Valley Breeze

The Valley Breeze Woonsocket North Smithfield 08-08-2019

The Valley Breeze Newspapers serving the Northern Rhode Island towns of Cumberland, Lincoln, Woonsocket, Smithfield, North Smithfield, Pawtucket, North Providence, Scituate, Foster, and Glocester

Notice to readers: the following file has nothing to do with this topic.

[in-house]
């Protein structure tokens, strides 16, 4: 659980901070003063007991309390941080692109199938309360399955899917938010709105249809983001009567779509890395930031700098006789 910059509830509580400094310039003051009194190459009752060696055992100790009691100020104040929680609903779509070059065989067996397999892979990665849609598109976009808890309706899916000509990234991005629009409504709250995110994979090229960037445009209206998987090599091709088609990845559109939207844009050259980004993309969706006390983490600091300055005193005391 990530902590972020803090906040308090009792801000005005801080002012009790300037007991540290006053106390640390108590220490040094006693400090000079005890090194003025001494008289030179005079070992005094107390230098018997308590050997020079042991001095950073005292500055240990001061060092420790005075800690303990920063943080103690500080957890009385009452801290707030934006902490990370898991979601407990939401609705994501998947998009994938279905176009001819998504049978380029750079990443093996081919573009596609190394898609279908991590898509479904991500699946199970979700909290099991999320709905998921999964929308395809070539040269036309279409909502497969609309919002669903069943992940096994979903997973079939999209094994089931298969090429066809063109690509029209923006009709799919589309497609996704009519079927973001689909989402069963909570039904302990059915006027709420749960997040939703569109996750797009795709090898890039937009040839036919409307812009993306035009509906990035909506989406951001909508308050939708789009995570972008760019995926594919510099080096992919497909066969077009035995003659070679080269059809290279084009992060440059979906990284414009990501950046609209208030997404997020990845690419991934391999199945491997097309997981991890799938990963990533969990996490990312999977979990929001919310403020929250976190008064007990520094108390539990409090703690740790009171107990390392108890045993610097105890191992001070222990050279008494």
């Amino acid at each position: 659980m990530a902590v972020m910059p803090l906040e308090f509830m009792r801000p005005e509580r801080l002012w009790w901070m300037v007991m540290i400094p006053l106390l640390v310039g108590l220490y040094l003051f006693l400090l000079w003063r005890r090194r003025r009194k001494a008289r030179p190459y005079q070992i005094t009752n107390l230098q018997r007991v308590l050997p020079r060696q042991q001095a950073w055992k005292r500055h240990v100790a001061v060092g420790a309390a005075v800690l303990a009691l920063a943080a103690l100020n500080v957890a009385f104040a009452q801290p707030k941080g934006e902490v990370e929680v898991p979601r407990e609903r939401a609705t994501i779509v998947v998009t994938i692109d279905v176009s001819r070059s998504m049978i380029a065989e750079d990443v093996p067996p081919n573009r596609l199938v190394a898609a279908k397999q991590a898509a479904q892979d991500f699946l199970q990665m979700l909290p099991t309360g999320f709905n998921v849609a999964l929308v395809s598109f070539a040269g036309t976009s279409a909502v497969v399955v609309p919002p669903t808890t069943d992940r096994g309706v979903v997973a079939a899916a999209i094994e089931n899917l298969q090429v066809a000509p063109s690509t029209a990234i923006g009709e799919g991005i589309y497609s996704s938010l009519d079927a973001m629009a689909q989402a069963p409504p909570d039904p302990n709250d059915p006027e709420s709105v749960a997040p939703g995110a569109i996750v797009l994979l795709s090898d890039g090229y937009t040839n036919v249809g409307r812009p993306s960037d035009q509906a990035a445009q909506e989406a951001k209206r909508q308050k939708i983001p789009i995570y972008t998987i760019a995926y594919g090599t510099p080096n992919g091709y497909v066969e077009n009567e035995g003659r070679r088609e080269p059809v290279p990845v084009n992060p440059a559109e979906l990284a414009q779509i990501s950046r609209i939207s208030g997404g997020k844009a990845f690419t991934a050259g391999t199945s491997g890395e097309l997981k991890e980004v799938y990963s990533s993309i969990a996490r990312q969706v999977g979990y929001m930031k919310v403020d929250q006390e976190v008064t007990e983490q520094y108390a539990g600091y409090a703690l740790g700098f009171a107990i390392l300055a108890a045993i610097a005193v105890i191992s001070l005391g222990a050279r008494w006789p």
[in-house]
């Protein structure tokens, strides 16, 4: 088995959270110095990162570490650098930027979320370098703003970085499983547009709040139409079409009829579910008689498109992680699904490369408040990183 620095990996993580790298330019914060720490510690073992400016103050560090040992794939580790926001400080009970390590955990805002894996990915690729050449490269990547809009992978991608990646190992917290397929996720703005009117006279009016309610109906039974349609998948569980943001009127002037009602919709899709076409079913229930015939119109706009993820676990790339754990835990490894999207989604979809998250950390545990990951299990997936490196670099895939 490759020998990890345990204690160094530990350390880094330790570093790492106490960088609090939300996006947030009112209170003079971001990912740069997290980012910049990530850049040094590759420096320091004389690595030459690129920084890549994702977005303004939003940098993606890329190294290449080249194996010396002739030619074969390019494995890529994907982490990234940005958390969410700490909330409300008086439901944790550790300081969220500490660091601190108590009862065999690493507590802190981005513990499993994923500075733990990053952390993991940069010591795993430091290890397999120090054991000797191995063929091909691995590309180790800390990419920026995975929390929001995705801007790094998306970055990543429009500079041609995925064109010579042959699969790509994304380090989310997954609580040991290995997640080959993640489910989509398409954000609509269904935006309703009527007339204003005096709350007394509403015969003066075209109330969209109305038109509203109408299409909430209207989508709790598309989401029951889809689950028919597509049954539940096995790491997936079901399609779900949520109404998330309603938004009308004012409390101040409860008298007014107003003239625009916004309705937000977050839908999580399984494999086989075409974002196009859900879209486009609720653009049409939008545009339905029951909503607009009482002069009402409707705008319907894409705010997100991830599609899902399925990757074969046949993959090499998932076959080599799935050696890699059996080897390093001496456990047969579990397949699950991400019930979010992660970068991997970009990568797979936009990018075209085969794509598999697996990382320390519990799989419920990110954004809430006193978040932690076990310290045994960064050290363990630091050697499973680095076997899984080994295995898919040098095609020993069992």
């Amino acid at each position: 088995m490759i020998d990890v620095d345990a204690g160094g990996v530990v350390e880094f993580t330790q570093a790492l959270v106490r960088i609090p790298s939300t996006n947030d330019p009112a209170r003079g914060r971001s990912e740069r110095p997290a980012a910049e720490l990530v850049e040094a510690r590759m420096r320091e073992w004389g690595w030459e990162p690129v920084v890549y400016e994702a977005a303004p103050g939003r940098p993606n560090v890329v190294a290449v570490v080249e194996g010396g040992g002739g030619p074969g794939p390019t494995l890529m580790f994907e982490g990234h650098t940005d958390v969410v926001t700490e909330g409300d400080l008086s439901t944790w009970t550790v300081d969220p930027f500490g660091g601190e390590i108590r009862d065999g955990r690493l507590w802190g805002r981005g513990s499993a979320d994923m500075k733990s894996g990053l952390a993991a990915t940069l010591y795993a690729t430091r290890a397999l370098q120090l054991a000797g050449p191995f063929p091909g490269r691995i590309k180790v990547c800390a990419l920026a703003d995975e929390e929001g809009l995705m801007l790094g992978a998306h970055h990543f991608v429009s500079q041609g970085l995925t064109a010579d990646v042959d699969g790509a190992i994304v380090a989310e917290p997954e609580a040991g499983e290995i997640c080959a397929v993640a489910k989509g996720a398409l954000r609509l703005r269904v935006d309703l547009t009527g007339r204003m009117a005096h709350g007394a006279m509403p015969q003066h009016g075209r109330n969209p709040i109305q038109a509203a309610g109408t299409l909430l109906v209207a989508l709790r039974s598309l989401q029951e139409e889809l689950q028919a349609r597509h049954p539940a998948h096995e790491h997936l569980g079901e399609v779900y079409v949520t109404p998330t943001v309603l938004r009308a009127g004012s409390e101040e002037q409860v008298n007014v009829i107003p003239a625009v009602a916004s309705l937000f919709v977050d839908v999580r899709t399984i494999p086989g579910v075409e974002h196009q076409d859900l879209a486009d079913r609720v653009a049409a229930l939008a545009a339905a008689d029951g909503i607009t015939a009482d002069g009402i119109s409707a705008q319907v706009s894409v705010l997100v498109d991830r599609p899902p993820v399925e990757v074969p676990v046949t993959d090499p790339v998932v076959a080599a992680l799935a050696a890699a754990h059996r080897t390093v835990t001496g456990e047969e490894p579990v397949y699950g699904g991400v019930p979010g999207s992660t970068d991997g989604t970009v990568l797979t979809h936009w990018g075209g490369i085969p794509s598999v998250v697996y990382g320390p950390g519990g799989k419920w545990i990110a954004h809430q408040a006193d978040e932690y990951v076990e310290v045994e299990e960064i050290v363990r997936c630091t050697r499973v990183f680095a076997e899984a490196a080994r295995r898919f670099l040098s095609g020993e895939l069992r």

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2 AT HOME / ENTERTAINMENT AUGUST 8-14, 2019 | VALLEY BREEZE LIVING EDITION What is alpha speech? Q: Some friends of ours who've read a couple of your books and attended one of your talks told us that they solved some major discipline problems with their 4-year- old just by using what they called alpha speech. They tried to explain it to us, but we'd like to get it straight from the horse's mouth, so to speak. Would you please help us better understand what they were talking about, and are there other parenting authors who say the same thing? A: The concept of alpha speech is not original to me. In generations past, it was widely understood to be the essence of proper child dis- cipline. I simply named it. I also refer to it as leadership speech. Regardless, it is the very traditional understand- ing that the successful dis- cipline of a child is more a matter of properly conveying authority than properly using consequences (albeit the lat- ter is also important). As a rule, today's parents believe in behavior modifica- tion. They believe in tech- niques, such as time out and star charts and approaches of that sort, approaches that involve the manipulation of reward and punishment. Somewhat derisively, I refer to them as "consequence delivery systems." The wrong-headed notion that correct consequences, used correctly, would solve just about any behavior prob- lem became popularized in the 1970s. The mental health professional community claimed that rewards and praise – the operative meme was "catch 'em being good" – would strengthen good behavior while punishment and ignoring would weaken bad behavior. It all sounded quite simple, utopian even, but we now know, or should, that what works quite reli- ably with rats and dogs does not work nearly as well with human beings. In fact, researchers have found that reward and pun- ishment, when used with children, can be and often are counterproductive, which goes a long way toward explaining why the behavior and discipline of children has become increasingly prob- lematic since parents began relying on behavior modifi- cation. Alpha speech rests on the simple and historically verified proposition that "a child's natural response to the proper presentation of authority is obedience." Before venturing any further, I need to stress that obedi- ence on the part of a child is definitely in the child's best interest. The more obedient the child, the more relaxed and happier the child, which is precisely the opposite of what mental health folks alleged. Alpha speech in four parts: (1) When giving instruction to a child, speak from a fully upright position, as opposed to the silliness of "getting down to the child's level." (2) Use the fewest words possi- ble. (3) Do not explain your- self, but simply tell the child what you want him to do in a matter-of-fact tone. (4) When a child wants to know "Why?" (which is what chil- dren ask in the absence of an explanation), your answer should be "Because I said so" or a variation thereof. For example, if you want a child to put on his coat and wait by the front door, you say, "I want you to put on your coat and wait for me by the front door." You don't say, "I have to go down the street and give a casserole to Miss Gloria and it would really help Mommy if you'd put on your coat because it's chilly out and wait for me by the front door." That approach is likely to draw resistance of one sort or another. Alpha speech is nothing more than saying what you mean and meaning what you say. It is employed by effec- tive leaders, thus the alter- nate label. It is neither threat- ening nor promising. Oh, and when the child obeys, it is best to say simply "Thank you" without an exclamation point as opposed to "Good boy! Mommy's going to take her little man to the ice cream store later today!" In discipline, as in decorat- ing, less is usually more. Family psychologist John Rosemond:, Traditional Parenting JOHN ROSEMOND Do you like to read The Valley Breeze? Then please shop with our advertisers, and tell them 'I saw it in The Breeze!' Bill Medley is having the time of his life. No pun intended, as that's the title of one of his best-known songs, sung with Jennifer Warnes for the soundtrack of "Dirty Dancing." The '80s were good to Medley, who performed with his partner, Bobby Hatfield, as the Righteous Brothers. "Movies like 'Dirty Dancing,' 'Ghost' and 'Top Gun' made our songs popular again," said Medley recently. Songs like "Unchained Melody" and "You've Lost That Loving Feeling" fueled a new interest in the Righteous Brothers, rekindling their career. Medley is appearing at the Stadium Theatre in Woonsocket this Saturday, Aug. 10, with his new partner, Bucky Heard. Their show sold out at the Stadium last year, so they are back by popular demand. Hatfield died in 2003, and Medley continued a solo career. In 2016, he saw Heard's show, and realized "this was a guy who could do justice" to the Righteous Brothers' sound. "Bucky has the same range as Bobby. He was influenced by Bobby. So, it was easy for him to fill in." There's a bit of an age gap. Heard is 54, and Medley will be 79 in September. "Back in 1965, Righteous Brothers at the Stadium Saturday By FRANK O'DONNELL Breeze Entertainment Writer The Righteous Brothers, BUCKY HEARD, left, and BILL MEDLEY, will perform at the Stadium on Saturday, Aug. 10. See MEDLEY, Page 6

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